An Anurag Kashyap movie, less than 2 hours long and new on Netflix, what's not to watch. During these COVID-19 times, or even otherwise, most would click play without too much thought.
Set in late 2016, Choked - Paisa Bolta Hai spans the period before and after demonetization, though it doesn't really focus or delve into its implications.
To give a background to the demonetisation saga: In 2016, the Indian government removed 500 and 1,000 rupee bills from circulation overnight, in an attempt to flush out ‘black’ money and disrupt terrorism and organised crime.
Did that happen, don’t know. But what did happen was major panic and disruption in and out of India, due to the limited time frame in which citizens could exchange the old currency for new bills.
Choked does give a perspective of what could have been the situation in the banks and looks behind the scenes at the great power, responsibility and strain placed on those in the banking sector due to demonetisation.
But before all this, the story goes back to Sarita’s choking on stage, which is the root cause of discontent among the lead couple in Choked.
The stage freeze scene keeps appearing in flashbacks but doesn’t shed light on anything except on the audience (which was actually the problem).
The garish stage makeup on the otherwise pretty Sarita Pillai (Saiyami Kher, from Mirzya), is enough to make you wish the spotlights were off as well.
The unhappy marriage is under serious disrepair due to a good-for-nothing stay-home husband, Sushant Pillai (Roshan Mathew, from Aanandam).
The choking plumbing exacerbates this marital strife before it starts flushing out wads of money and keeps the sleepless Sarita occupied.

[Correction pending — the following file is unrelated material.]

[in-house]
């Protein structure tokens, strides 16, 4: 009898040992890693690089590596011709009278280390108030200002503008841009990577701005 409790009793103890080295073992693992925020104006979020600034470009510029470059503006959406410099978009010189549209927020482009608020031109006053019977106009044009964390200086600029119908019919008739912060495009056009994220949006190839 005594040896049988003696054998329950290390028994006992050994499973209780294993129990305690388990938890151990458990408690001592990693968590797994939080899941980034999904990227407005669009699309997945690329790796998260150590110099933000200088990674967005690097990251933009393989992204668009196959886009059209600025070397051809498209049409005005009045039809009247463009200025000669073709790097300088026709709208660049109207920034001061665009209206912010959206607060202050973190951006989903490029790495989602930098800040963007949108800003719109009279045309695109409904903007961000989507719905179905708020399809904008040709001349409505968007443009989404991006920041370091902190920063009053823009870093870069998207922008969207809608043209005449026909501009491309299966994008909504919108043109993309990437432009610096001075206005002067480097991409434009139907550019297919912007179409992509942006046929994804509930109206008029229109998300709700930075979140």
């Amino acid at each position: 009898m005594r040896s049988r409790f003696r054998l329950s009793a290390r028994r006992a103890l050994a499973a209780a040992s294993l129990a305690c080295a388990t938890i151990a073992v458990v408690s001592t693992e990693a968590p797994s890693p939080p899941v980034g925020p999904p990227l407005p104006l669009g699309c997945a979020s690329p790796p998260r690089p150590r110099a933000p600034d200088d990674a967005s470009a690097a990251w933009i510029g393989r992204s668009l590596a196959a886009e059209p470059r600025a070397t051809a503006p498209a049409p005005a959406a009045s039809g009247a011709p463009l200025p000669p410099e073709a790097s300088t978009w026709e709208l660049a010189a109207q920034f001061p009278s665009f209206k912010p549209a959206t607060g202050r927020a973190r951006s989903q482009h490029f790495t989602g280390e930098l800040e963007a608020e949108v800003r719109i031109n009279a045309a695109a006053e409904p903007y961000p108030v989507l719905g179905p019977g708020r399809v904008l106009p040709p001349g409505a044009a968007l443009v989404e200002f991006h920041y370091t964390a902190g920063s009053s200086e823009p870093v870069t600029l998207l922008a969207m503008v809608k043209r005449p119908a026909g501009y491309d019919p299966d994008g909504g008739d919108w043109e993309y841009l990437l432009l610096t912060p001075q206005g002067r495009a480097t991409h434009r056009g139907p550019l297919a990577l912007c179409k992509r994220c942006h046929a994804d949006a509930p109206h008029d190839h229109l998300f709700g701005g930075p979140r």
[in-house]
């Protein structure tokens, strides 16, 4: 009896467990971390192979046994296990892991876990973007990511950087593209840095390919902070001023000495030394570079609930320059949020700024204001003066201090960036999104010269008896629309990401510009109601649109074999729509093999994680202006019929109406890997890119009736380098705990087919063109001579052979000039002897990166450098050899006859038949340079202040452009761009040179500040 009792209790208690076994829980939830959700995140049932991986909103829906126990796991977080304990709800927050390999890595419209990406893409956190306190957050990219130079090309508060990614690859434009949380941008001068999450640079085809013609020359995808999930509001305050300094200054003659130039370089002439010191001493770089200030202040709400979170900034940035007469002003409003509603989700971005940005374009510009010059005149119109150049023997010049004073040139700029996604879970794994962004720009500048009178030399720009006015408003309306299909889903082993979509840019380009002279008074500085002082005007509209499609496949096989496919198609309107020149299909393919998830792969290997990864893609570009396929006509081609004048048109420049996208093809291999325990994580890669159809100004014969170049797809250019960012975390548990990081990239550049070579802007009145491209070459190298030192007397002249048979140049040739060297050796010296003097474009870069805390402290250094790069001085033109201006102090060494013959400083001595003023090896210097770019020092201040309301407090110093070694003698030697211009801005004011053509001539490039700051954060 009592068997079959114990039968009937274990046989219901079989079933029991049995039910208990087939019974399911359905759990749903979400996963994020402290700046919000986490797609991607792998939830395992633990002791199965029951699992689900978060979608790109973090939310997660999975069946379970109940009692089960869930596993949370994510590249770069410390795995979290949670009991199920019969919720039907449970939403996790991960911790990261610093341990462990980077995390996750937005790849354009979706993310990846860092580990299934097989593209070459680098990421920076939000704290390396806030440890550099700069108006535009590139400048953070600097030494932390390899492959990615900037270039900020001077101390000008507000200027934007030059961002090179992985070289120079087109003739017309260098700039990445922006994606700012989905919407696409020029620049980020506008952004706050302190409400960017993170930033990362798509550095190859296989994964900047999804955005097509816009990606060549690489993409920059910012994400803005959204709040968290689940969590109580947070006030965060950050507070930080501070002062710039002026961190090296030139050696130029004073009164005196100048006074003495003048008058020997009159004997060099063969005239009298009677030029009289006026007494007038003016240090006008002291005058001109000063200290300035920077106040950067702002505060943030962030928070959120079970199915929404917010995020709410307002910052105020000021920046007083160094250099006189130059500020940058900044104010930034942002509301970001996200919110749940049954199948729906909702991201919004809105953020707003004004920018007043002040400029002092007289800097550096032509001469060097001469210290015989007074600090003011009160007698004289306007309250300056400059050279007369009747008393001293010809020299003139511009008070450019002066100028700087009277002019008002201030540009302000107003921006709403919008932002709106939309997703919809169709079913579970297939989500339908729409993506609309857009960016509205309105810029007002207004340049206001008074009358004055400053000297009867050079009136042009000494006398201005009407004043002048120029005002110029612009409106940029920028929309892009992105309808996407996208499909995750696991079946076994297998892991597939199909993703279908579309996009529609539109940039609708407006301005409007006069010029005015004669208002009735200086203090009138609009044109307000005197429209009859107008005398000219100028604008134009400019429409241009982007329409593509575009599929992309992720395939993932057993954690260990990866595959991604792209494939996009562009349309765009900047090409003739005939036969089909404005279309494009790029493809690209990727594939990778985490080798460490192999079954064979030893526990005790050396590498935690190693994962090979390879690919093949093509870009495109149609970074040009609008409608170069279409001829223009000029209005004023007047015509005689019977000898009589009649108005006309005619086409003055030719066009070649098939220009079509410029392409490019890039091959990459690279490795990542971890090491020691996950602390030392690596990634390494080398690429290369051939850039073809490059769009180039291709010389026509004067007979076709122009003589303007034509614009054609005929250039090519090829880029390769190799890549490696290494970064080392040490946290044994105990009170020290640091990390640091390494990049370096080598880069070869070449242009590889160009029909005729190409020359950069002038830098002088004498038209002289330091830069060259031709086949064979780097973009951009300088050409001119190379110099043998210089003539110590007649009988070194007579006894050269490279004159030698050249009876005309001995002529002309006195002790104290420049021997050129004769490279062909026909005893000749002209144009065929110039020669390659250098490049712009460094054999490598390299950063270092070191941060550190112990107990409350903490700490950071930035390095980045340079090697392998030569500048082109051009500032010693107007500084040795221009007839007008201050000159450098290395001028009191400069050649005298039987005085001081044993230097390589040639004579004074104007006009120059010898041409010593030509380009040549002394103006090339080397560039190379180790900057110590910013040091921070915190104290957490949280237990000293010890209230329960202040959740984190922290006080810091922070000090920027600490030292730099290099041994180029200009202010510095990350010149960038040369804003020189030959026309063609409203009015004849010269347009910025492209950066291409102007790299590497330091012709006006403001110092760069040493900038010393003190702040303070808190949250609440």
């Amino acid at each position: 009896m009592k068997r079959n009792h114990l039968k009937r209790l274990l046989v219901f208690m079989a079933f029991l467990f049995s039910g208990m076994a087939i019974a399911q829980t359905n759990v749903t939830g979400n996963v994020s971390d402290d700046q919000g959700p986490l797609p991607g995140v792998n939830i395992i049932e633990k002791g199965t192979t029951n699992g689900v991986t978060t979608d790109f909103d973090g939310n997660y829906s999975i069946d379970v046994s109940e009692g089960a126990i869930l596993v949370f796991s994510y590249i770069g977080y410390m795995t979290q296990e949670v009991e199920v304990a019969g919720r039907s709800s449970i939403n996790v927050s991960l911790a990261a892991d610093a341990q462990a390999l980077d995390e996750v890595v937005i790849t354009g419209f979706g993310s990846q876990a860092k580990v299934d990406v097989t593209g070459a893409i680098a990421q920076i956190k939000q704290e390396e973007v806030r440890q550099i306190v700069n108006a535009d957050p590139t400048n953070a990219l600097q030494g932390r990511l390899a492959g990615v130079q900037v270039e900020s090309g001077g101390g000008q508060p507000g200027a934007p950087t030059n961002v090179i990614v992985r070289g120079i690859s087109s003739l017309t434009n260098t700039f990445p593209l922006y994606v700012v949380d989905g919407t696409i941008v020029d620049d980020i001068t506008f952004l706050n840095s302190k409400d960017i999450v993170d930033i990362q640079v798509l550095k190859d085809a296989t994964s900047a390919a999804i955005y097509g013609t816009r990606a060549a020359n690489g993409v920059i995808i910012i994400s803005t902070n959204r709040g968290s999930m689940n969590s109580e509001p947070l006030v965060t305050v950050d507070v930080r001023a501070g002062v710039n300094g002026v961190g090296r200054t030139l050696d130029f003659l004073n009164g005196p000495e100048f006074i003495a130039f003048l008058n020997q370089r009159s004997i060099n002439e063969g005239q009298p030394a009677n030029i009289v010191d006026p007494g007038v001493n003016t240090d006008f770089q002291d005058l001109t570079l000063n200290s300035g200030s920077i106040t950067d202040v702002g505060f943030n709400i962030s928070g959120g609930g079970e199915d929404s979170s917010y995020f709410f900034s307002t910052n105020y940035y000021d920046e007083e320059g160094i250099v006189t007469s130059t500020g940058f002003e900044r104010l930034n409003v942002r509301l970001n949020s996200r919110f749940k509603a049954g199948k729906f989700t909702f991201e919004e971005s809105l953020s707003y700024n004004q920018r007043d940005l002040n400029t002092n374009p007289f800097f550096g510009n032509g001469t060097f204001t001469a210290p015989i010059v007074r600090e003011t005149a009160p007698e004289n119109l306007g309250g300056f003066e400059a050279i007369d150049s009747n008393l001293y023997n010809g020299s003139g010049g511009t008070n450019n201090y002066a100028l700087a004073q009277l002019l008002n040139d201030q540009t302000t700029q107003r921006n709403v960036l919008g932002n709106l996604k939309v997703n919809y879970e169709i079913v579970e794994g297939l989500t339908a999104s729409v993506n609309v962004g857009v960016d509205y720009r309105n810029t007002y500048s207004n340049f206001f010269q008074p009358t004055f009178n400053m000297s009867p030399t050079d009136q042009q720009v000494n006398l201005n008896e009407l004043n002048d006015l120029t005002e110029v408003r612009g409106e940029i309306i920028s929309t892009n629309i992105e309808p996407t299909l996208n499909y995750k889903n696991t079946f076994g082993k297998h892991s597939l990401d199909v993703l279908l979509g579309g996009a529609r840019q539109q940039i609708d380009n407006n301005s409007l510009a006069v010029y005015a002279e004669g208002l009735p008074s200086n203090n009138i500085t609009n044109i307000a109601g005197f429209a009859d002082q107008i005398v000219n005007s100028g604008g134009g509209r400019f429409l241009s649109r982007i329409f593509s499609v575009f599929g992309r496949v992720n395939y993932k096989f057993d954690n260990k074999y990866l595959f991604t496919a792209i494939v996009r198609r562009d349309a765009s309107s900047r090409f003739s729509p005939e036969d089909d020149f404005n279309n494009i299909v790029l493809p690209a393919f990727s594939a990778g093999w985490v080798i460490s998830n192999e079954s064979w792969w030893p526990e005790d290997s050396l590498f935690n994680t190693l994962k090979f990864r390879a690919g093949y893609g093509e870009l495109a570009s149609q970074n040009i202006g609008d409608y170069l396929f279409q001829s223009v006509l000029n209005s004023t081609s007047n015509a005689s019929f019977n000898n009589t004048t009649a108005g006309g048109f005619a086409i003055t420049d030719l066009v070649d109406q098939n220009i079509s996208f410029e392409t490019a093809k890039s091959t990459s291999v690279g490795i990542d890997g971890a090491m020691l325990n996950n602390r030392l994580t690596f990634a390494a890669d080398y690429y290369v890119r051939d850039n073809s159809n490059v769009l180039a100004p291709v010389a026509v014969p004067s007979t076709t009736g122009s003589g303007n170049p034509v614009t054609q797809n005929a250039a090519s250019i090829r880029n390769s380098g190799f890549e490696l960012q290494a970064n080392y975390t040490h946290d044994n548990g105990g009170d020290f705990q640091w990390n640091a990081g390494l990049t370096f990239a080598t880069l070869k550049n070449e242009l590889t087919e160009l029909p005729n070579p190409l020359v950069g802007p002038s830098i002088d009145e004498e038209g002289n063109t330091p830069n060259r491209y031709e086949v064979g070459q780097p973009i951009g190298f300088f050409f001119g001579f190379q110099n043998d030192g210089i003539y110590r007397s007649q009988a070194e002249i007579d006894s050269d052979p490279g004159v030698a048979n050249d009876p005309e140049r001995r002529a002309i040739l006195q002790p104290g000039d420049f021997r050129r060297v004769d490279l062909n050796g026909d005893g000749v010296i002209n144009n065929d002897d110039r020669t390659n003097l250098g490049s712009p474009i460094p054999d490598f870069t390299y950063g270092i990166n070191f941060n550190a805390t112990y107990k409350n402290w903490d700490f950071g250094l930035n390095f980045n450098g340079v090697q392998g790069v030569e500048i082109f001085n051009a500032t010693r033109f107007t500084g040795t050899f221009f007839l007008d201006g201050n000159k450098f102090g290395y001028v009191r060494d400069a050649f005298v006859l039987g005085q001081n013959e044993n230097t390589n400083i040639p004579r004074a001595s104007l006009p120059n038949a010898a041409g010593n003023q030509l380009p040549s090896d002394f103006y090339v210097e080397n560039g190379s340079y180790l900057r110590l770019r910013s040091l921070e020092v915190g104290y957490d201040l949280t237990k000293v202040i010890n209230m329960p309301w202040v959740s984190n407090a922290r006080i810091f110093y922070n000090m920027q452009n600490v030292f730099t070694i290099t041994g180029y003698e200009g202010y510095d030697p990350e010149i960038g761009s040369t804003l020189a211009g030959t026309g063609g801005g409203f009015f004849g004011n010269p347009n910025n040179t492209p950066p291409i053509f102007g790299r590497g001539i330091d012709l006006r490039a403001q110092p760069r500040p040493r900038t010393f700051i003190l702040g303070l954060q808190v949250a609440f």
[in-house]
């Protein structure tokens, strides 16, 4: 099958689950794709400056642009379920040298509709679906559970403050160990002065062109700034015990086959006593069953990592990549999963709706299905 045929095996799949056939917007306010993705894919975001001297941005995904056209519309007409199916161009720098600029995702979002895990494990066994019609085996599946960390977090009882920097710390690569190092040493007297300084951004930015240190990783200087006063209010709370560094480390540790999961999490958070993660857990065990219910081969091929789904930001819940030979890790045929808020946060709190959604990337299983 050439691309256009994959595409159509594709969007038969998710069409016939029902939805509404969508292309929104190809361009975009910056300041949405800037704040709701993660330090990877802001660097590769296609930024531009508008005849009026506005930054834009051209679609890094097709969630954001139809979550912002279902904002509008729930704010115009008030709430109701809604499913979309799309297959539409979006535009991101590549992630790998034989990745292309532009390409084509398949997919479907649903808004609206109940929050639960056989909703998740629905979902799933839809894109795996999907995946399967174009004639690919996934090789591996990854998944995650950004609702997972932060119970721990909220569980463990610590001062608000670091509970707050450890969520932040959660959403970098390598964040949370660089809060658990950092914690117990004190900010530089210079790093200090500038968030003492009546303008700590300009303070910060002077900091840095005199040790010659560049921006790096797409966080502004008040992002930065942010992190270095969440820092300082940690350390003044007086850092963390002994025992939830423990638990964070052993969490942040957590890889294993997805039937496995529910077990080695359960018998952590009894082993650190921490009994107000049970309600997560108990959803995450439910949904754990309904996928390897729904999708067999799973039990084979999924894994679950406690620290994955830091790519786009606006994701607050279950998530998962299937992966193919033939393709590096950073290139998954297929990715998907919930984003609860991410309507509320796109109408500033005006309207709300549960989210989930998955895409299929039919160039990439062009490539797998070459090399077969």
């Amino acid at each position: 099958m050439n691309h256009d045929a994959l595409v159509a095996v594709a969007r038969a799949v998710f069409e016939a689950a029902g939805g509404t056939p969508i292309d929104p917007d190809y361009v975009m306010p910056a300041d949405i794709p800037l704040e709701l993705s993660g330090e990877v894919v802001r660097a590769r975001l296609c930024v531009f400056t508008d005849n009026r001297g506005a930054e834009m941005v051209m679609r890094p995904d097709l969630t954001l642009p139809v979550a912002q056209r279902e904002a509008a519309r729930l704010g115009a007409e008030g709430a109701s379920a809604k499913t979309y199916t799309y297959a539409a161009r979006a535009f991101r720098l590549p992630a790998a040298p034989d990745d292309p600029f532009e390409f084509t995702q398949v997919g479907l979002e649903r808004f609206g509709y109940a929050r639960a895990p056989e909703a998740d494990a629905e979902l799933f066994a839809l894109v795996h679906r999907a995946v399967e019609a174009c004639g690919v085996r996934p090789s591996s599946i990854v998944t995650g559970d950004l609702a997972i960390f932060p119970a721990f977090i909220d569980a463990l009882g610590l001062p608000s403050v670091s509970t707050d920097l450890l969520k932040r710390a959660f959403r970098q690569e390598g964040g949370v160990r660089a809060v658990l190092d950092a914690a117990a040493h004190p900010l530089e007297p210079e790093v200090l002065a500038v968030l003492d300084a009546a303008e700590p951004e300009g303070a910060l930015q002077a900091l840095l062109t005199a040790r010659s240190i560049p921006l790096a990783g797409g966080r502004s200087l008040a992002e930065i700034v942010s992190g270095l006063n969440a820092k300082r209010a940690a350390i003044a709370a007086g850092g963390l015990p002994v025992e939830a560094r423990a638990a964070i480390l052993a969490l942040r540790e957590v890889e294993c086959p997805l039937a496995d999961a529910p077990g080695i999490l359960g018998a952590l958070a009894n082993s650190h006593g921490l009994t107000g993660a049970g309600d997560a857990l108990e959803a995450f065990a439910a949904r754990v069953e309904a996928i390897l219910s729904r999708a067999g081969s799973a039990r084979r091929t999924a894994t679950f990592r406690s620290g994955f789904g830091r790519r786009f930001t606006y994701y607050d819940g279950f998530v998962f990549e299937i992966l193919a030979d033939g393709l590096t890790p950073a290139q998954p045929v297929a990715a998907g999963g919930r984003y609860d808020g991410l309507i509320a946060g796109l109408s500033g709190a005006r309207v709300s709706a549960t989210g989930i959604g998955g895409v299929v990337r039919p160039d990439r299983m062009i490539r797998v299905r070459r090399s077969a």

The plot was interesting up to here with brilliant acting from the beautiful cricketer and actor Saiyami, the verbose neighbour from downstairs, Amruta Subhash and from Roshan. There is also a guest appearance by Amit Trivedi for fans of the singer, composer.
Then comes demonetisation and its repercussions on day to day lives, marriages, real estate dealings and of course on the wads of currency coughed up at night by the drain pipes.
Could they suddenly become worthless paper? But then the person who holds them works at the bank, so that could make a difference. Unless a bunch of gun-toting thugs hold up the bank.
If you think that is confusing enough so did the writer (Nihit Bhave, Sacred Games), cause he suddenly careens the plot to an abrupt ending.
The background music is unobtrusive yet strong, though the song on stage by Saiyami shouldn’t make it past the first round of any reality show.
If you throw everything and the kitchen sink at the audience, maybe something might just stick unless they too choke.
Streaming on: Netflix
Catch the trailer here.